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Peace prospects

The Taliban has broken the ice and showed willingness to be part of the peace process that is moving at snail-pace with results yet to be perceived. However, bloodshed is continued. Every day civilians are killed and maimed. Afghan security forces are as busy in defending the country against anti-state elements as they were in the past. Nationwide offensives against insurgents are order of the day. Foreign troops ended their combat role and providing limited air supported to the Afghan National Security Forces (ANSF) in the battlefield which is another dilemma. Regional players still to roll up sleeves against the insurgent groups and drive them out of their cities. So, absence of ceasefire between the insurgent groups and ANSF as well as lack of regional support is overshadowing the peace prospects in South Asia.

It is no denying that militancy is untamed and made lives of Afghans miserable. At the same time terror groups are also threatening the regional stability. South and central Asian states with the dreams of development are without clue about end to extremism and terrorism, because they are fighting the war their own way. The war-on terror policies of these states are not producing soothing effects despite high intake of resources. Lives of the developing nations—with a large portion living below the poverty line— are at stake. Despite that the world powers and neighbors are reluctant to support anti-terror cause and militancy-hit states, particularly Afghanistan. The chaotic situation in these countries is giving birth to some mind-boggling queries such as whether terrorism would become a myth, replaced by peace. Seemingly, the situation has become worst from worse in parts of the world where the super power dropped its troops to pound out sanctuaries of terrorists. For many states and multinational corporations war has become a commodity and a pretext to sell weapons in the countries that were once at peace.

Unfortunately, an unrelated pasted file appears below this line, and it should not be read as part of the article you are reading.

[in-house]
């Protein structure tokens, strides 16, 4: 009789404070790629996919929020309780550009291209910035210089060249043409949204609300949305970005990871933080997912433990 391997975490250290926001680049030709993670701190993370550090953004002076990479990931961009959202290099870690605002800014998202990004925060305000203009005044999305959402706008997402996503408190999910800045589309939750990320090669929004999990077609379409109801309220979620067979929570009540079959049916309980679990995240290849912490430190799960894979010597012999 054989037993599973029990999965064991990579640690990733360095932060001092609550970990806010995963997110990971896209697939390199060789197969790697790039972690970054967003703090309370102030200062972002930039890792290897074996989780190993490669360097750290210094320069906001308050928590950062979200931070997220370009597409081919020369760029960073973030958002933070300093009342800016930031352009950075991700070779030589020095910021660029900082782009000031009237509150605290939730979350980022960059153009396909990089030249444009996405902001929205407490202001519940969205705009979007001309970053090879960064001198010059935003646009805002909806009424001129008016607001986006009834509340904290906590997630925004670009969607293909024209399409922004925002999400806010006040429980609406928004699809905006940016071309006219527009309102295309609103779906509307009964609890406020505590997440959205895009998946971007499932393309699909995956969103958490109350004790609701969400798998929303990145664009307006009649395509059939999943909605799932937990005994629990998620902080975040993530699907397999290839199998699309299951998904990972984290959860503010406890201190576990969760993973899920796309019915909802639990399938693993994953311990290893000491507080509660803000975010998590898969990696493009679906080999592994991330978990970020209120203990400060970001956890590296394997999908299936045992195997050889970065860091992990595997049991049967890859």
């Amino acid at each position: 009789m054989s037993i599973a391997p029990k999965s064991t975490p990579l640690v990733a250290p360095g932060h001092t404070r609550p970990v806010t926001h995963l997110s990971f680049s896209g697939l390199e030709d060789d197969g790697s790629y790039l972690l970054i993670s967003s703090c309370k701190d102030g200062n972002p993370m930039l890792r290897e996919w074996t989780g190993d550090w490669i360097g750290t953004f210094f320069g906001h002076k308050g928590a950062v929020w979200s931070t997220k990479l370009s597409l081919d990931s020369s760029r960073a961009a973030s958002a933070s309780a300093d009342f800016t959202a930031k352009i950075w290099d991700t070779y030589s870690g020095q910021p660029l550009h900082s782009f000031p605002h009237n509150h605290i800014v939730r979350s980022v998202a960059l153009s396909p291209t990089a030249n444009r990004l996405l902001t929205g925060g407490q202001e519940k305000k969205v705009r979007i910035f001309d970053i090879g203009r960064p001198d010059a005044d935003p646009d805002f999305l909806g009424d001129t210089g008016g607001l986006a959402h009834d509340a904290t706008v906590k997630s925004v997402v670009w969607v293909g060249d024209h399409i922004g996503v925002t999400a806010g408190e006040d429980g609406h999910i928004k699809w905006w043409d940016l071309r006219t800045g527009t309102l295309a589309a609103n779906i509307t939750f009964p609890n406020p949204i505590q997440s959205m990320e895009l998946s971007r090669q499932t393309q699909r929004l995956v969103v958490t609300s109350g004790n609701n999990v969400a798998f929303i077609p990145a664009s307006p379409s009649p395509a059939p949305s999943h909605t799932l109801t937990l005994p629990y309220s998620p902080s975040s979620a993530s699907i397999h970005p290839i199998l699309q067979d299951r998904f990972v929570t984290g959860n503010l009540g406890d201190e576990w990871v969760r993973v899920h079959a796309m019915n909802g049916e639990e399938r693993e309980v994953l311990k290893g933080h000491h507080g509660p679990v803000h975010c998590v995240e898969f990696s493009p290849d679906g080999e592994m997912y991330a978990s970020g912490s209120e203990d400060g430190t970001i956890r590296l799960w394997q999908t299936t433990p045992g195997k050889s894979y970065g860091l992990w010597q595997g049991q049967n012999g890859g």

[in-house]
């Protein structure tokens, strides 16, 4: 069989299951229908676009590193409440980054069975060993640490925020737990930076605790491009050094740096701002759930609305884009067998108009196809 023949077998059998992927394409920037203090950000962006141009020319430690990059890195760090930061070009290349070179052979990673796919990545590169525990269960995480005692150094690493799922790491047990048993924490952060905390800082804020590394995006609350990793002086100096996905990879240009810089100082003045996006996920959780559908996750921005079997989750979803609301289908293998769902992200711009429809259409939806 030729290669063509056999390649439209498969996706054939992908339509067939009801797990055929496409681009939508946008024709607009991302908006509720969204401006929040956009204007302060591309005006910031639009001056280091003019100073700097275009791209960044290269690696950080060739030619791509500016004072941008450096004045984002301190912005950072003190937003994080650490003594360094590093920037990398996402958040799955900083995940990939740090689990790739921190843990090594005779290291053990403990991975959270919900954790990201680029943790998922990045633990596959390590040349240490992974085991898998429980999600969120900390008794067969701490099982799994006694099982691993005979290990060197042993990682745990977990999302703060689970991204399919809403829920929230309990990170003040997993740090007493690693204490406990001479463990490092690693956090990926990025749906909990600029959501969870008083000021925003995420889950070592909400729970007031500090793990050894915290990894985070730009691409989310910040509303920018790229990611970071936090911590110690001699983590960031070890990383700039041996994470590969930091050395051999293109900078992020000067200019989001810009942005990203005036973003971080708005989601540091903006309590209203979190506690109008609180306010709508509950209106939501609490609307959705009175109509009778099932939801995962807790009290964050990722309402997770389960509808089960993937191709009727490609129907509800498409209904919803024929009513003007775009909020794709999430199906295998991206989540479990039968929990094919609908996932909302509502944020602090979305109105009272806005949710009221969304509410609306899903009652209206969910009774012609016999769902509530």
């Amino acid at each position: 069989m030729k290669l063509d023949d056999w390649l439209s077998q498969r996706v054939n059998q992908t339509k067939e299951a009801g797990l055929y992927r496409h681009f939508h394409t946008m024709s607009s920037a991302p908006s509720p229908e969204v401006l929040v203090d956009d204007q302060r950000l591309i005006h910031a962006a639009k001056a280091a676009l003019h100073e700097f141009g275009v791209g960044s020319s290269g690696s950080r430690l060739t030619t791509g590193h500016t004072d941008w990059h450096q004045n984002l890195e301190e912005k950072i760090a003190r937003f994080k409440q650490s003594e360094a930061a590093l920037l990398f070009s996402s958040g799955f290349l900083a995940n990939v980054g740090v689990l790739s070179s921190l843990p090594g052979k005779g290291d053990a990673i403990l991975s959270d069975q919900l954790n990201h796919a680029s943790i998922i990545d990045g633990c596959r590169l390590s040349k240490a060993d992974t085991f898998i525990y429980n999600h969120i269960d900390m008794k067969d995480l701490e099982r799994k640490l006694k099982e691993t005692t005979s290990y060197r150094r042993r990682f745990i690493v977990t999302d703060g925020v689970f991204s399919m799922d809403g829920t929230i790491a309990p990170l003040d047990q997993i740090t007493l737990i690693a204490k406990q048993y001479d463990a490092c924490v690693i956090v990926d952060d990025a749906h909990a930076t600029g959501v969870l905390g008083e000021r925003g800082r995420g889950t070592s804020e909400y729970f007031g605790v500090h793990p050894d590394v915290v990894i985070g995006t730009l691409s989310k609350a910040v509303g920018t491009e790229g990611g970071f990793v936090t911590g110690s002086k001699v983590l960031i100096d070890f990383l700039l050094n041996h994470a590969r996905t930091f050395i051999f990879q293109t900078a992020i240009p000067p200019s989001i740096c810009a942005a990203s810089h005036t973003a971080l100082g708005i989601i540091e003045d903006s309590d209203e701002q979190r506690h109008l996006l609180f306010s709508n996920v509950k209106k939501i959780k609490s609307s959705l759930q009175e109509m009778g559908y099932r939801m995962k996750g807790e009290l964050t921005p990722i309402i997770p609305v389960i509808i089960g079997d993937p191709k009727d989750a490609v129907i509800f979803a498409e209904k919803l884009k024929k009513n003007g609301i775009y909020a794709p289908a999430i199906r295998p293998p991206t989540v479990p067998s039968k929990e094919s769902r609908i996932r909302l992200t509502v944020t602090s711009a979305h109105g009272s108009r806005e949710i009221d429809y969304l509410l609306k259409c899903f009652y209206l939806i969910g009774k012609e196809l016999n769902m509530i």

Deprived of the state-of-the-art technology, Afghans are on their own to deal with the threat of militancy. Without genuine and wholeheartedly regional and international cooperation, end to terrorism or insurgency is cock and a bull story. Hence, sketching a region at this point where civilians are not afraid from going to worship places, markets, offices and educational institutes is a daydreaming. Looking at the overall situation and factors that are fueling terrorism and extremism, it is clear that peace would not return to the haunted region unless the South Asian states come together at one platform with one voice, because world powers are not in favor of seeing the region stable. Joint anti-terror efforts are need of the hour. Once terrorists’ sanctuaries eliminated and their financers were sent behind bars the day would not be far when peace would return, not only in Afghanistan but in neighboring countries as well.

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